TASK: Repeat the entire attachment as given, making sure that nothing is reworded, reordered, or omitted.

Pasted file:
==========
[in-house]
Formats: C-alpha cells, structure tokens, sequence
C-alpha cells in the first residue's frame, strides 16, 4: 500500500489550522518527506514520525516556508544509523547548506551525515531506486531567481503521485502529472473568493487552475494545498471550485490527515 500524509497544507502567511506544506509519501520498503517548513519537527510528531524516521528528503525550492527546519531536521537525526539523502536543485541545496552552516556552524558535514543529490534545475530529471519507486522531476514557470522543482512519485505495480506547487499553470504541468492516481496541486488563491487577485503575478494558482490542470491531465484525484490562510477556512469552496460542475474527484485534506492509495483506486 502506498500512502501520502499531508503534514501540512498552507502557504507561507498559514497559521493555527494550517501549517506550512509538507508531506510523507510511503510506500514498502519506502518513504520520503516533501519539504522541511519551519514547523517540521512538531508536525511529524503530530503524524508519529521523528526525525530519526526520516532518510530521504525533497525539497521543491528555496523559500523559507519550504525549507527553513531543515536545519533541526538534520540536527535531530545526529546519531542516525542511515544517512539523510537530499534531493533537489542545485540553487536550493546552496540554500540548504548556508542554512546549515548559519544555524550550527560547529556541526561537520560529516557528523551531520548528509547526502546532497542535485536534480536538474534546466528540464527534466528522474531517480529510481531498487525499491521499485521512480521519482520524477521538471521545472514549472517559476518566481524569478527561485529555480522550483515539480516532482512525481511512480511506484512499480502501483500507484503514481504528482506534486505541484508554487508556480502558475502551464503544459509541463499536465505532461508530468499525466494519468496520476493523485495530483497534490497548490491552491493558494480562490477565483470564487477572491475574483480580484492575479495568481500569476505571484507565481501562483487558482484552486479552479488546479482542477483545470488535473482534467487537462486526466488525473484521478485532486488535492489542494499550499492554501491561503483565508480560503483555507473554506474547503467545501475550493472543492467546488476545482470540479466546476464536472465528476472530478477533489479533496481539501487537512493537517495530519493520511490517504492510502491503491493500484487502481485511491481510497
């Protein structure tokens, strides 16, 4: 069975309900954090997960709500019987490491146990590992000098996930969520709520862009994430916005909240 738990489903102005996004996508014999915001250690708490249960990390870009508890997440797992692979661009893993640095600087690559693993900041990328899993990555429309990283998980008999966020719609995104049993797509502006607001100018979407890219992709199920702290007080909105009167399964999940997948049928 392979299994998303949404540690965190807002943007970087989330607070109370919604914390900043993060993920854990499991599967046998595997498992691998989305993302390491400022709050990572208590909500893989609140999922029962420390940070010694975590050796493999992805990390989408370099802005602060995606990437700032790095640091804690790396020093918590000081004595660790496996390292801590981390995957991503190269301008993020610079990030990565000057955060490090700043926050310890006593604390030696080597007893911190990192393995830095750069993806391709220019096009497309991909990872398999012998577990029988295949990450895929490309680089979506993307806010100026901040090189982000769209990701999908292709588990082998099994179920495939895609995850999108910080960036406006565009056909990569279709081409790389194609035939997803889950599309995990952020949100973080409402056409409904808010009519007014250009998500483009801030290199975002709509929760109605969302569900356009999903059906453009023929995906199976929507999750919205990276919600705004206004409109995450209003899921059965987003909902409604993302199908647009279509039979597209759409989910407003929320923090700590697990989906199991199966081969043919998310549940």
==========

[in-house]
Formats: C-alpha cells, structure tokens, sequence
C-alpha cells in the first residue's frame, strides 16, 4: 500500500489550522518527506514520525516556508544509523547548506551525515531506486531567481503521485502529472473568493487552475494545498471550485490527515 500524509497544507502567511506544506509519501520498503517548513519537527510528531524516521528528503525550492527546519531536521537525526539523502536543485541545496552552516556552524558535514543529490534545475530529471519507486522531476514557470522543482512519485505495480506547487499553470504541468492516481496541486488563491487577485503575478494558482490542470491531465484525484490562510477556512469552496460542475474527484485534506492509495483506486 502506498500512502501520502499531508503534514501540512498552507502557504507561507498559514497559521493555527494550517501549517506550512509538507508531506510523507510511503510506500514498502519506502518513504520520503516533501519539504522541511519551519514547523517540521512538531508536525511529524503530530503524524508519529521523528526525525530519526526520516532518510530521504525533497525539497521543491528555496523559500523559507519550504525549507527553513531543515536545519533541526538534520540536527535531530545526529546519531542516525542511515544517512539523510537530499534531493533537489542545485540553487536550493546552496540554500540548504548556508542554512546549515548559519544555524550550527560547529556541526561537520560529516557528523551531520548528509547526502546532497542535485536534480536538474534546466528540464527534466528522474531517480529510481531498487525499491521499485521512480521519482520524477521538471521545472514549472517559476518566481524569478527561485529555480522550483515539480516532482512525481511512480511506484512499480502501483500507484503514481504528482506534486505541484508554487508556480502558475502551464503544459509541463499536465505532461508530468499525466494519468496520476493523485495530483497534490497548490491552491493558494480562490477565483470564487477572491475574483480580484492575479495568481500569476505571484507565481501562483487558482484552486479552479488546479482542477483545470488535473482534467487537462486526466488525473484521478485532486488535492489542494499550499492554501491561503483565508480560503483555507473554506474547503467545501475550493472543492467546488476545482470540479466546476464536472465528476472530478477533489479533496481539501487537512493537517495530519493520511490517504492510502491503491493500484487502481485511491481510497
């Protein structure tokens, strides 16, 4: 069975309900954090997960709500019987490491146990590992000098996930969520709520862009994430916005909240 738990489903102005996004996508014999915001250690708490249960990390870009508890997440797992692979661009893993640095600087690559693993900041990328899993990555429309990283998980008999966020719609995104049993797509502006607001100018979407890219992709199920702290007080909105009167399964999940997948049928 392979299994998303949404540690965190807002943007970087989330607070109370919604914390900043993060993920854990499991599967046998595997498992691998989305993302390491400022709050990572208590909500893989609140999922029962420390940070010694975590050796493999992805990390989408370099802005602060995606990437700032790095640091804690790396020093918590000081004595660790496996390292801590981390995957991503190269301008993020610079990030990565000057955060490090700043926050310890006593604390030696080597007893911190990192393995830095750069993806391709220019096009497309991909990872398999012998577990029988295949990450895929490309680089979506993307806010100026901040090189982000769209990701999908292709588990082998099994179920495939895609995850999108910080960036406006565009056909990569279709081409790389194609035939997803889950599309995990952020949100973080409402056409409904808010009519007014250009998500483009801030290199975002709509929760109605969302569900356009999903059906453009023929995906199976929507999750919205990276919600705004206004409109995450209003899921059965987003909902409604993302199908647009279509039979597209759409989910407003929320923090700590697990989906199991199966081969043919998310549940």